I am a PhD candidate and Junior researcher at CERGE-EI, Prague. My supervisor at CERGE-EI is Professor Marek Kapicka. I have spent last two academic years at Yale Department of Economics as a visiting scholar. My supervisor at Yale is Professor Aleh Tsyvinski.
My research interests and expertise include macroeconomics of labor markets, life-cycle modelling, human capital, routine-biased technological change, automation, and environmental economics.
Embedded in a rich heritage of four generations of Biologists and Ecologists, I am the first in my family to channel this legacy into the field of Economics. My current research introduces the state-of-the-art adaptation concepts from Biology and Ecology into the models of workers' adaptation to changing labor market environment.
I am on the 2023-2024 job market.
CV: Open CV
Modelling Macroeconomics: How Macroeconomists Understand and Predict the World
CERGE-EI Foundation, Distance Learning Program
Main Instructor (Fall 2022, 2023)
Course Description: The aim of this course is to acquaint students with the general ideas behind structural macroeconomic modeling and how it can be applied to better understand real-world data, whether GDP fluctuations, evolution of lifetime income, or propensity to consume out of a monetary transfer. We will cover 2-3 basic macro models focusing on economic growth, the development of income and consumption inequality over the lifetime of individuals, and the differences in behavior of poor vs. wealthy households. For each model, we will define the decision problems of agents in a model (households/firms/government), acquire basic intuition on how a model works, and then describe how a model is calibrated to real data. The discussion of each model will conclude with a debate on how it compares with the real world and what it fails to explain.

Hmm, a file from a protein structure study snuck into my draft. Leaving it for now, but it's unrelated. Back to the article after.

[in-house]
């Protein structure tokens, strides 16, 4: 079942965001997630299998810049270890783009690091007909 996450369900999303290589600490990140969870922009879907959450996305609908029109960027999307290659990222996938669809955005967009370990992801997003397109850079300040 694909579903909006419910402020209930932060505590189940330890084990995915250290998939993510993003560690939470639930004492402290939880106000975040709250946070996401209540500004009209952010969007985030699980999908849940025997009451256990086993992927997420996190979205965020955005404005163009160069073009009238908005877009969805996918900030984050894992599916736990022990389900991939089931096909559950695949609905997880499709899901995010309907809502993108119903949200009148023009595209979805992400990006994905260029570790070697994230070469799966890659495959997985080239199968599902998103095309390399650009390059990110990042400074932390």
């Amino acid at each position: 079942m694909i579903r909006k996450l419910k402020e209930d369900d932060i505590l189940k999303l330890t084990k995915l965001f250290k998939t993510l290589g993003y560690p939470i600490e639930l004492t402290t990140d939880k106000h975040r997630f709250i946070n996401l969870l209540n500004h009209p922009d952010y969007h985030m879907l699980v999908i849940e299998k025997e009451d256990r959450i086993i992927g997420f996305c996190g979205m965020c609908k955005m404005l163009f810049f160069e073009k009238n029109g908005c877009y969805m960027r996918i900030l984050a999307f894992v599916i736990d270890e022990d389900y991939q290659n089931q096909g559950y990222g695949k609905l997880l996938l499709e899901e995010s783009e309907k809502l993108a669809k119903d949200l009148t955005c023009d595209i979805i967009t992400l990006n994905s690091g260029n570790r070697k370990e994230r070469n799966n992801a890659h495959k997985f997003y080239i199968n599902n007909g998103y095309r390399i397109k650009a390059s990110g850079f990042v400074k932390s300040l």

Dynamic Programming and Applications
HSE St. Petersburg, Graduate Teaching Fellowship
Main Instructor (Spring 2020)
Course Description: The main aim of "Dynamic Programming and Applications" course is to provide students with the overview of the standard methods for the solution of problems with intertemporal trade-offs. The problems with intertemporal trade-offs, which require to weight the costs of the current decisions against the benefits of the future outcomes, have extremely wide applicability in various disciplines of the economic science. In this course we will go over the basics of the dynamic programming, a method of solving problems with intertemporal trade-offs, will see how it can be applied to a wide range of real-life situations, and then move to some of the most popular (macro)economic applications of the method.
Graduate Macro III (PhD Level)
Teaching Assistant (Summer 2020, 2021, 2022) - Instructors Veronika Selezneva, Byeongju Jeong